Brimming with immense natural talent, shortstop Robin Yount was just eighteen years old when he was first called up to the Milwaukee Brewers in 1974, immediately becoming one of the youngest regulars in baseball history. Combining that head start with steady production in the face of injuries, hard-nosed intensity, and admirable team loyalty, Yount became a member of the elite 3,000-hit club eighteen seasons later, still with the Brewers.
After a spring ankle injury and a brief stab at joining the PGA tour, the veteran 22-year-old posted his first outstanding offensive season in 1978, batting .293. Weight training helped bulk up his numbers in the ensuing years. He led the league in doubles in 1979 and reached the first peak of his career in 1982, leading Milwaukee to the World Series with a .331 batting average, 29 homers, and 114 RBI — all career highs. He also led the league in hits, tied for the lead in doubles, and led shortstops with 489 assists. After the season, he was awarded both a Gold Glove and the AL MVP Award. He was the top vote-getter for the All-Star Game.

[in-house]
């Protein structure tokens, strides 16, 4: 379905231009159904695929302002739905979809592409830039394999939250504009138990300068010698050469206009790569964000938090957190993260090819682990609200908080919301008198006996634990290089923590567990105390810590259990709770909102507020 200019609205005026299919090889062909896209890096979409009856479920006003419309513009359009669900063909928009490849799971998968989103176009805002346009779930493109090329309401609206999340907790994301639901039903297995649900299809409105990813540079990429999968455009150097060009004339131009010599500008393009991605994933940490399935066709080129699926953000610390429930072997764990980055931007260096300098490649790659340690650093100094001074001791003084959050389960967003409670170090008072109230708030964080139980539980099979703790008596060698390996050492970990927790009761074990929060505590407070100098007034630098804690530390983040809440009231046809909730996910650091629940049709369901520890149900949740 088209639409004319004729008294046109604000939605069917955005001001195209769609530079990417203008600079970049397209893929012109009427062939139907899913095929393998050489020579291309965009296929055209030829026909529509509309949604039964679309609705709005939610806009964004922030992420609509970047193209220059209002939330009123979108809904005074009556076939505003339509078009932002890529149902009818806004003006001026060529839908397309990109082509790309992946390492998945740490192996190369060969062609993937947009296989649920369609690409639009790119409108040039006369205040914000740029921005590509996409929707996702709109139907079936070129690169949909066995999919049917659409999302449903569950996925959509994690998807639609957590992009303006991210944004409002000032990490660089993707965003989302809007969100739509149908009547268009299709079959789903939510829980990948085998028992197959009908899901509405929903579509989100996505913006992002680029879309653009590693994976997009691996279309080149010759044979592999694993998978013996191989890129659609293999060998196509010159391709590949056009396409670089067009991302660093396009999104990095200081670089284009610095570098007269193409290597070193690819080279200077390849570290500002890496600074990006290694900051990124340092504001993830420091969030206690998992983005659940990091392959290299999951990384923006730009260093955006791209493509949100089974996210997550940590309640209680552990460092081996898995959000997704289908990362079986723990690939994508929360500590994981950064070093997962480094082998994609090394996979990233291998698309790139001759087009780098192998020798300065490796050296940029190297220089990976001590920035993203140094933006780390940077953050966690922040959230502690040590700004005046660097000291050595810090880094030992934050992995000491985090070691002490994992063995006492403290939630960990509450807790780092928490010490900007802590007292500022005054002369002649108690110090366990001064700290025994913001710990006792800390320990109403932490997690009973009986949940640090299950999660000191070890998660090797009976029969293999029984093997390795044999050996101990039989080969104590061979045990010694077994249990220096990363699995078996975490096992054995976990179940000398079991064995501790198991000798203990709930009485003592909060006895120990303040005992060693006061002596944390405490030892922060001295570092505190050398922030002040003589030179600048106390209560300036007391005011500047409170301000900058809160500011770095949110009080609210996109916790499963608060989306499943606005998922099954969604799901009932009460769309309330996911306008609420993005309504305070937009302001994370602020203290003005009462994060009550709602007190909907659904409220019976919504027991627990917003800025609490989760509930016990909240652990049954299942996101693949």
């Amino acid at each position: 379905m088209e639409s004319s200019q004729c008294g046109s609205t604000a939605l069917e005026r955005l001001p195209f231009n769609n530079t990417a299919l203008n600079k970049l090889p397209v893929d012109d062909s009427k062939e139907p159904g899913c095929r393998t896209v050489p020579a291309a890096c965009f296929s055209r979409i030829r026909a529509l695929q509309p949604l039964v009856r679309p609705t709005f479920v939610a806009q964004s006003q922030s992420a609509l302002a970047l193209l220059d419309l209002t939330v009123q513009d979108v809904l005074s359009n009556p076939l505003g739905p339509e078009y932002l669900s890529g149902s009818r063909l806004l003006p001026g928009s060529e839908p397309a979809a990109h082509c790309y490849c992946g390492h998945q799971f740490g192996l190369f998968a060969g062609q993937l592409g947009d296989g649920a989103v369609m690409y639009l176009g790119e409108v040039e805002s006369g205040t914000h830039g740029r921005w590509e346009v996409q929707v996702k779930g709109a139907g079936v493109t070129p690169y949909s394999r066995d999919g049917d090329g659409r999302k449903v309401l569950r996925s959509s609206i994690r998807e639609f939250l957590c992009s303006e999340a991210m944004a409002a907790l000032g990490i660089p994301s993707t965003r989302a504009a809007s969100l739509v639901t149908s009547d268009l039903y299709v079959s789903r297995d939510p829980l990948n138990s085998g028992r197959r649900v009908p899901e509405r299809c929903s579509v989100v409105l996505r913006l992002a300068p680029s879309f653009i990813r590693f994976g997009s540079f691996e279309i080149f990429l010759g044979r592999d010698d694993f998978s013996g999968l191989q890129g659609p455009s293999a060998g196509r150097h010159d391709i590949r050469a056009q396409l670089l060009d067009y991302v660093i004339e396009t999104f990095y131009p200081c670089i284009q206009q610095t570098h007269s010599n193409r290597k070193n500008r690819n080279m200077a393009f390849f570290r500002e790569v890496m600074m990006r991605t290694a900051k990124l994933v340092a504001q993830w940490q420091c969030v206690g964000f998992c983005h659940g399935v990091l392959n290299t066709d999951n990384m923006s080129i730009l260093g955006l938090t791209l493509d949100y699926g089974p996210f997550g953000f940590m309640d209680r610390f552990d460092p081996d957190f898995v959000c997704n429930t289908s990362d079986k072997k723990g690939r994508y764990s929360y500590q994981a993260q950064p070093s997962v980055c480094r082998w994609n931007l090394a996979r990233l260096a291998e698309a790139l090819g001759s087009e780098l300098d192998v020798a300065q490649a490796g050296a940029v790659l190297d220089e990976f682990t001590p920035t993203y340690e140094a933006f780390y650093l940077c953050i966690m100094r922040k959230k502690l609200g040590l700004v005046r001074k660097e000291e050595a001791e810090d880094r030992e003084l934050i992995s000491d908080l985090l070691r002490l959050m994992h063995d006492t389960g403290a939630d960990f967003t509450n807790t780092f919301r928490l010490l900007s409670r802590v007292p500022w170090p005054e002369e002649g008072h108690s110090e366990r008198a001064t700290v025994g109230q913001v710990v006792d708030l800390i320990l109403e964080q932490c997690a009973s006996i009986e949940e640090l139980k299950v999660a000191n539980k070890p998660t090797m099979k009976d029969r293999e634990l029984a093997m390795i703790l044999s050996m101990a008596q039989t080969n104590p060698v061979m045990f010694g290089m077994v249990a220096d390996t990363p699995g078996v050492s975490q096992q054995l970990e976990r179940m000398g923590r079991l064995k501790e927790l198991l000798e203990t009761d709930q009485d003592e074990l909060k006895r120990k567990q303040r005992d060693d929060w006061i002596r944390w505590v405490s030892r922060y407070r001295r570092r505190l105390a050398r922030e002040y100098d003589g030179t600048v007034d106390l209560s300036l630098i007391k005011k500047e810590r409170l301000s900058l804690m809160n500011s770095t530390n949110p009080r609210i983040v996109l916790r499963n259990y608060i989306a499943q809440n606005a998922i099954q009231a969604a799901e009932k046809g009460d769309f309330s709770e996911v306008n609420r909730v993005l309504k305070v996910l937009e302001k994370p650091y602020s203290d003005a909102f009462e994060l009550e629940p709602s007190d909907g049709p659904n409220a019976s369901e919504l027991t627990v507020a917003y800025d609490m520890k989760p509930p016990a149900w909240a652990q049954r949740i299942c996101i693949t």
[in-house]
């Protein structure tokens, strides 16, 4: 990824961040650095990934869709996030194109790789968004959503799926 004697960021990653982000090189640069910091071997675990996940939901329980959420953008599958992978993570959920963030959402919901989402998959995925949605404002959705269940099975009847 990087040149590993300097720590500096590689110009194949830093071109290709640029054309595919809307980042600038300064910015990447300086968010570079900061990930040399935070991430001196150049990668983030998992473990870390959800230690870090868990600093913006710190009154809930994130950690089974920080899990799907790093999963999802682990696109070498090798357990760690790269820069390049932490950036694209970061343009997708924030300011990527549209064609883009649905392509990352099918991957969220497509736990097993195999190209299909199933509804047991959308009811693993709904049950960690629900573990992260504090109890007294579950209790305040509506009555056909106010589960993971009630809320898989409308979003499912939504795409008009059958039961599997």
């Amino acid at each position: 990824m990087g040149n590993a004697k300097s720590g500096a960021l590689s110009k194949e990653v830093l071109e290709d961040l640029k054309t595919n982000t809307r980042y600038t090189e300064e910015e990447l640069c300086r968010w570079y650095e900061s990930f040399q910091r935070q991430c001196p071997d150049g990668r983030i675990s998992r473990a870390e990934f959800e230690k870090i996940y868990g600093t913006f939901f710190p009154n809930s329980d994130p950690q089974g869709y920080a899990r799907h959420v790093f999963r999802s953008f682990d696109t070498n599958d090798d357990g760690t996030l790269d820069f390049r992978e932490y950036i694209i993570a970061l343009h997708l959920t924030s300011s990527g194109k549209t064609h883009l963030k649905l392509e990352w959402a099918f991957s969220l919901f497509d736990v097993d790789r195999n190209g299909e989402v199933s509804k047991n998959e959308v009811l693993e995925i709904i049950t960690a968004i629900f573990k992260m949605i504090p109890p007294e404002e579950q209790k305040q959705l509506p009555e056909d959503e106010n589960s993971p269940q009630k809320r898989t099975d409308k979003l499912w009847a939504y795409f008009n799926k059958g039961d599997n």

Shoulder surgery after the 1984 season threatened to end Yount’s career before his 30th birthday, but he held on, moving to center field to put a little less pressure on his throwing arm. Though he adapted well to the outfield, Yount’s power was significantly reduced, but it wasn’t long until he was his old self again. Yount batted above .300 four consecutive years (1986-89) and had yet another incredible MVP season in 1989. Hitting .318
The 3,000-hit plateau was fast approaching, though the team-minded Yount was typically modest about the achievement. “I guess if you play long enough and go to the plate enough times, you’re going to get a certain amount of hits,” he said toward the end of the 1992 season. “It’s really not that big a deal.” Still, Yount became only the 17th man in history to reach the milestone in his career on September 9, 1992 against Cleveland’s Jose Mesa. Yount retired after the 1993 season with 3,142 career hits and 1,406 career RBI. Since retiring, he has stepped up his participation in professional motorcycle and automobile racing.